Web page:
I had a light bulb moment this week that made me start thinking of all the “firsts” in my life. There are so many that tried to get my attention I had to put up a little wall of resistance and say, “Just hold on a minute!” I wonder what is the most important firstto you?
My memory is vast and spans all the way back to being eighteen months old and playing under the bed at a members house, the girl I was with was seven years older and when her mother came in to correct us I’m not sure what first that would be but I do remember it.
Getting my foot stuck when I put it down inside a concrete block with my white high-top shoes on and my mother holding me while we waited for my dad to come home from the church and break it with a hammer to get me out. I was two.
First lie I remember getting caught in was an obvious one when I was caught with the scissors in my hand and three waist-length curls lying on the floor when I decided to cut bangs for myself, and denied doing it. I was four.
Skipping all the firsts from that time to first kiss in the backseat of a car filled with other young people, it was from a ginger-haired boy with the bluest eyes you ever saw, the kiss was tight lipped and awkward, I was 16.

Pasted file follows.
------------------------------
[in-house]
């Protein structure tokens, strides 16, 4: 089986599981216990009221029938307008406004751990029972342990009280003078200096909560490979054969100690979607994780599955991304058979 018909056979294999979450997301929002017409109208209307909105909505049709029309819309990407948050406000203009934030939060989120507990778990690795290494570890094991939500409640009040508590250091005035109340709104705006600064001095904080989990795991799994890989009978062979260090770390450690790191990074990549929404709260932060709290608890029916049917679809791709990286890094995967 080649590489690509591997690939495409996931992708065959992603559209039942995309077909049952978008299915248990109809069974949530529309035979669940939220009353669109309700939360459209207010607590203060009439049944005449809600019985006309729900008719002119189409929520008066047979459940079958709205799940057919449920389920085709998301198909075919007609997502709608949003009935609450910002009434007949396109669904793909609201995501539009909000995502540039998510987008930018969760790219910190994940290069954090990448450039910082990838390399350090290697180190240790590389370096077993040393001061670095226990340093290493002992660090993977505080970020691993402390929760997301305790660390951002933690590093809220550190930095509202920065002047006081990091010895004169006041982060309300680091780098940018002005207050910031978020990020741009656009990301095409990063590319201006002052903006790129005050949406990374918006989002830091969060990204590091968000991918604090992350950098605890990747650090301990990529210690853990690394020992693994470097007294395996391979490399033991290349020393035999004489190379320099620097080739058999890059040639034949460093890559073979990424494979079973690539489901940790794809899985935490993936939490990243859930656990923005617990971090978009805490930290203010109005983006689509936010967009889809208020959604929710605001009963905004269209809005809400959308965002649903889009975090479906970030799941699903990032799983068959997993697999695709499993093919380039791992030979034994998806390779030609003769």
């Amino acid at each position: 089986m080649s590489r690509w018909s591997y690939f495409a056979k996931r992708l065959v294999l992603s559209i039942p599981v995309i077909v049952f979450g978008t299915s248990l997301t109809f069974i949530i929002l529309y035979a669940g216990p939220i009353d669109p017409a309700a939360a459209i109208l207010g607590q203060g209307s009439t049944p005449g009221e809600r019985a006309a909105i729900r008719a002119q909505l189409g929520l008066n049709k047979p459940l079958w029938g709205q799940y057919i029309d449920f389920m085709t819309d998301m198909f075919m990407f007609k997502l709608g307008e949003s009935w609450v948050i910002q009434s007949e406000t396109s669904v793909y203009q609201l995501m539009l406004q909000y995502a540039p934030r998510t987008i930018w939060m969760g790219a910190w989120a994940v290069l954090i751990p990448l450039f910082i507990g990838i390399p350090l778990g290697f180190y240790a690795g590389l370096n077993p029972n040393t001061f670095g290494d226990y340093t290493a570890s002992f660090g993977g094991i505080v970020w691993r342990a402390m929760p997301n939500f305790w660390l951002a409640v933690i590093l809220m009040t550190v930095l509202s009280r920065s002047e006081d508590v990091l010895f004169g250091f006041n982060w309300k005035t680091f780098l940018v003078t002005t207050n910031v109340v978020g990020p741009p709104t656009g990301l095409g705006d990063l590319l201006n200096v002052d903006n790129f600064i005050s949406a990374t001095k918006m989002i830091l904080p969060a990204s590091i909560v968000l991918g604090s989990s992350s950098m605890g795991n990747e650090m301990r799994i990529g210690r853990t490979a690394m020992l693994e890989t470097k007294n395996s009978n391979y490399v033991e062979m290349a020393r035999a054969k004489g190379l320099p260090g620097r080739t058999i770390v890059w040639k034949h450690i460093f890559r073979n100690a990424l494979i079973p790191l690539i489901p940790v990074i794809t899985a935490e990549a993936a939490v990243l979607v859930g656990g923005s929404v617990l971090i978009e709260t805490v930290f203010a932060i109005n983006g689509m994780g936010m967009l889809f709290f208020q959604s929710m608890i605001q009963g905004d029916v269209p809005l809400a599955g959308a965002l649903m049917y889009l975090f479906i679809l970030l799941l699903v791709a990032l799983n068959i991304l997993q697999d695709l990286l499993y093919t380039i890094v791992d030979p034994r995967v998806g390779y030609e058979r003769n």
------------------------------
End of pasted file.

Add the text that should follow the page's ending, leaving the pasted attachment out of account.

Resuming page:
First true love, wonderful, heart wrenching, devastating… enough of that one…
Lets get to the one that made me think of these things. First time motherhood. I thought I was possibly the first person to ever birth a child and was scared at the prospect of delivery when my mother, at a red light on North Avenue crossing Peachtree, pointed at the hundreds of people crossing the street in front of us and informed me that they all got here the same way. I understood. However, when my utterly perfect child was born I knew that no mother had ever had such a wonderful child and everything she did was of vast importance. When she began to scream for no reason at all I was convinced that she had a brain tumor and took her to the pediatrician with such a story that he ordered an immediate EEG. For two long hours I tried to get her to sleep so they could hook her up to all the wires, the report came back as “good news and bad news”, “What?” I asked fearing the worst, “good news she doesn’t have a brain tumor, bad news she has a terrible temper”. First total embarrassment as a mother of a perfect child.
I could go on and on, my list is long and would bore you I’m sure but it’s fun to call up those memories and take a little look at them.
Maybe I’ll add more as time goes by…